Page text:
Through the Looking Glass Children's Book Reviews

Snow Treasure

Snow Treasure

Marie McSwigan
Historical Fiction
For ages 8 to 12
Penguin, 2005   ISBN: 978-0525476269

When the people living in the village of Riswyk hear that the Nazi’s are on their way to their village they become exceedingly anxious because a large amount of Norway’s gold (thirteen tons of bullion) is being stored right there, in their village. Whatever happens, the villagers decide, the Nazi’s cannot be allowed to get their hands on the gold. The question is, how are they to move the gold without tipping the German’s off. The soldiers will be there soon and they have very little time to make any plans and certainly not enough time to move the gold away.

Then thirteen year-old Peter Lundstrom has an idea. He suggests that he and the other older children in the village can move the gold on their sleds. All the Nazis will see are a group of children sledding down a hill. Surely they will never guess that gold bullion is tied to the sleds, covered up and hidden from view. The gold can then be loaded onto Uncle Victor’s boat and when the time is right it can be taken away from Norway, away from their enemies.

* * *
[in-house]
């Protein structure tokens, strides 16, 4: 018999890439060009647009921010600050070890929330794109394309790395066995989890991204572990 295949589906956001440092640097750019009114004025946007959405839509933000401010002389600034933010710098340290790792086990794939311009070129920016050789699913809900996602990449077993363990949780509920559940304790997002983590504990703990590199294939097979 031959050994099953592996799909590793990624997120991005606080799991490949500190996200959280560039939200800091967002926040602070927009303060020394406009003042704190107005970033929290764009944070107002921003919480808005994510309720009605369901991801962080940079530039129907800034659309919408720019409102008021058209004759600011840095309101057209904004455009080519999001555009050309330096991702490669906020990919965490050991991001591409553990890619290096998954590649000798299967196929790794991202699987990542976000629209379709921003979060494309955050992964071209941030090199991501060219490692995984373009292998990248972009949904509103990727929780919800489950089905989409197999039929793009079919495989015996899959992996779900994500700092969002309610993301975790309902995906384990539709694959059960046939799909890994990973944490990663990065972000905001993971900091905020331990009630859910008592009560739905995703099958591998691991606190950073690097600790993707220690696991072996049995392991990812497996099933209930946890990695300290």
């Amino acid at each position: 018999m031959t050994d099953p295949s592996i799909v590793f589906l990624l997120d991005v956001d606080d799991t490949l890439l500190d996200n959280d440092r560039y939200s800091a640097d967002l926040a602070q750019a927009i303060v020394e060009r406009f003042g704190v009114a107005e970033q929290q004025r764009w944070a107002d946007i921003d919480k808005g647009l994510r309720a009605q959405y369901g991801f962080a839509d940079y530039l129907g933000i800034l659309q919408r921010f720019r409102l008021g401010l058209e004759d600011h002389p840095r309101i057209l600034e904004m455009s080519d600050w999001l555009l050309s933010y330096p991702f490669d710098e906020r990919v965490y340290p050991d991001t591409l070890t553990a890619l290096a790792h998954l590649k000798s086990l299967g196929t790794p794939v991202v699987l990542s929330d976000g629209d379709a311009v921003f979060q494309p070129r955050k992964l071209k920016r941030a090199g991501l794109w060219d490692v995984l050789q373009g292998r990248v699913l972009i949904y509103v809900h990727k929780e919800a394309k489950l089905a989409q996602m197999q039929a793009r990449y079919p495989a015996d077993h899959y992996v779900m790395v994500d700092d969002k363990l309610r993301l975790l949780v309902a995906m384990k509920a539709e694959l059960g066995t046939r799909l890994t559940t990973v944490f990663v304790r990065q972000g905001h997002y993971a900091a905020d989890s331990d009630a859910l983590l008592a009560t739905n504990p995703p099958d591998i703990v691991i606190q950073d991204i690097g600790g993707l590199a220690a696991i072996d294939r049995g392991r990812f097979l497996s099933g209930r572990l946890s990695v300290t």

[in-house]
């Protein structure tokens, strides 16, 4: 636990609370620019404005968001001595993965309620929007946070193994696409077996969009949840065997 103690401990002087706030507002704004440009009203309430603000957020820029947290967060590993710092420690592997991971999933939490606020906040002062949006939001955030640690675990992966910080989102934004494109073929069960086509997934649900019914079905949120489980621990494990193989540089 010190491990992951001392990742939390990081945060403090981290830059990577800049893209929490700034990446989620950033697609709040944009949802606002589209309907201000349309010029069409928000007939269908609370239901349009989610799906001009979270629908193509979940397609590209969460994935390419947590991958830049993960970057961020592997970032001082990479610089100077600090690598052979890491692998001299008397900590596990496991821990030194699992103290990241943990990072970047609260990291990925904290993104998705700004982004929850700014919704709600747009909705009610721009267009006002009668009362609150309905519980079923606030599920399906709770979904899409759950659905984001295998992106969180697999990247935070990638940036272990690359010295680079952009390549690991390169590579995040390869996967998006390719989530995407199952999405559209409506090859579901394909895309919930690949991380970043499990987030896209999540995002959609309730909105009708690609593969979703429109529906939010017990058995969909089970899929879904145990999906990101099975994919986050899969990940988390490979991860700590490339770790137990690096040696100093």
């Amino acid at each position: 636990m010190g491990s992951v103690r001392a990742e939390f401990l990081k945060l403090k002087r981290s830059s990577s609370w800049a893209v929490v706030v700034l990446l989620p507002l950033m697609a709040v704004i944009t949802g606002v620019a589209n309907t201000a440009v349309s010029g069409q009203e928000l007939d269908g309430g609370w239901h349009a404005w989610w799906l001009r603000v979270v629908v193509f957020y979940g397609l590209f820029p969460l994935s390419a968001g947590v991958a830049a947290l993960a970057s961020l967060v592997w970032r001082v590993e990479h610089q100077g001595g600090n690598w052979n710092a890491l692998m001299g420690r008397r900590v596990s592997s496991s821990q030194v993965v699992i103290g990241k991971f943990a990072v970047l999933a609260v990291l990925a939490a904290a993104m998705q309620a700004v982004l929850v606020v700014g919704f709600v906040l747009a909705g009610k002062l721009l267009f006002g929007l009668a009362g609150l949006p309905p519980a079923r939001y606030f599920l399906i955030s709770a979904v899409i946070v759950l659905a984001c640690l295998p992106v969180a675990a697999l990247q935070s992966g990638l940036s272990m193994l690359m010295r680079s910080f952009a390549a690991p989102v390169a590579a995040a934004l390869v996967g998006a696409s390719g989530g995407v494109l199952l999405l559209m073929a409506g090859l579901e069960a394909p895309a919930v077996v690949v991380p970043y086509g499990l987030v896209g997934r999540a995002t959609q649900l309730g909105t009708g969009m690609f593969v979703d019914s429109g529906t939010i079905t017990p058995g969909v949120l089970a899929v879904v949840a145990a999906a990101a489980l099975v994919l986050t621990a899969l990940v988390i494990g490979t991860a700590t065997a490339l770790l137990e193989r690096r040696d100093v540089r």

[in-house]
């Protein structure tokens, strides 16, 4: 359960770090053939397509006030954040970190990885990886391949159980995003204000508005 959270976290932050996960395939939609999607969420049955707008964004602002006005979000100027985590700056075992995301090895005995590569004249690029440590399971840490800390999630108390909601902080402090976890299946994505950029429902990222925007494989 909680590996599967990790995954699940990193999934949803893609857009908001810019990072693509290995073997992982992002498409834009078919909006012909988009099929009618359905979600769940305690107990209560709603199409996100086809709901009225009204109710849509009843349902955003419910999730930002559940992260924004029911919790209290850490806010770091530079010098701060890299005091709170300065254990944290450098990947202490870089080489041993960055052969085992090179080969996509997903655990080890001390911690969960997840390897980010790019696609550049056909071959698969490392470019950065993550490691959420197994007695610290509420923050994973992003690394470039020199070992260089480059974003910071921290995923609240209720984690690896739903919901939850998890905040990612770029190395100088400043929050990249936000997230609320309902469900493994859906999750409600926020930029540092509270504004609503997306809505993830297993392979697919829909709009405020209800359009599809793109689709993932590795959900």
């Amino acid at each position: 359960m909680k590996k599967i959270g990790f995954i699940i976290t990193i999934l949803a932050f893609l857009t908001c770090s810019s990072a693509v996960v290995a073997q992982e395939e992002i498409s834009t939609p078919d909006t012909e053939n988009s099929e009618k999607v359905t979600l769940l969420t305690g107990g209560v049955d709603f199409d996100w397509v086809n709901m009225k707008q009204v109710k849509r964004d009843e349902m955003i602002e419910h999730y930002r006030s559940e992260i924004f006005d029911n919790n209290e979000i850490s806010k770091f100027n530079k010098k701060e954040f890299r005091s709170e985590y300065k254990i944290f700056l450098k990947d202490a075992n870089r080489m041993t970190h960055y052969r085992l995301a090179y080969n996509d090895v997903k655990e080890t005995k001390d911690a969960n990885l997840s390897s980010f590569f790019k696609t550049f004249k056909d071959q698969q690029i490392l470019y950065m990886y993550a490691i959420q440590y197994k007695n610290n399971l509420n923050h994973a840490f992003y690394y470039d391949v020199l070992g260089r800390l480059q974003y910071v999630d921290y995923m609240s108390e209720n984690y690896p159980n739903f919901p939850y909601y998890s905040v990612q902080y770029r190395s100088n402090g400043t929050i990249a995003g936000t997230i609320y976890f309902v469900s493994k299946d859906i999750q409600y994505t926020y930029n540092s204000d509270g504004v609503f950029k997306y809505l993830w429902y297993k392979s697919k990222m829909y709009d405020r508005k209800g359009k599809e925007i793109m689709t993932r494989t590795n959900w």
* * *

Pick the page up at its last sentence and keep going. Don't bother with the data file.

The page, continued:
In what seems like very little time at all Peter and his friends are transporting the gold down the mountain to a hidden storage area. Day after day the children skim down the snowy slopes right under the unsuspecting noses of the German troops. The work is exhausting and there is always the fear that the whole scheme will be discovered. Then there is the weather to worry about. Will there be enough snow or is spring going to come soon this year? If it does how on earth are they going to move the gold?

Based on a true story this is a tale which will astonish young readers who think that children are too young and too small to make a difference. Here is an example of how children were able to complete a very valuable mission which meant a great deal to their entire country in a time of war. Their courage and resourcefulness meant that the Norwegians were able to both hide their gold and keep their national dignity in a very difficult time.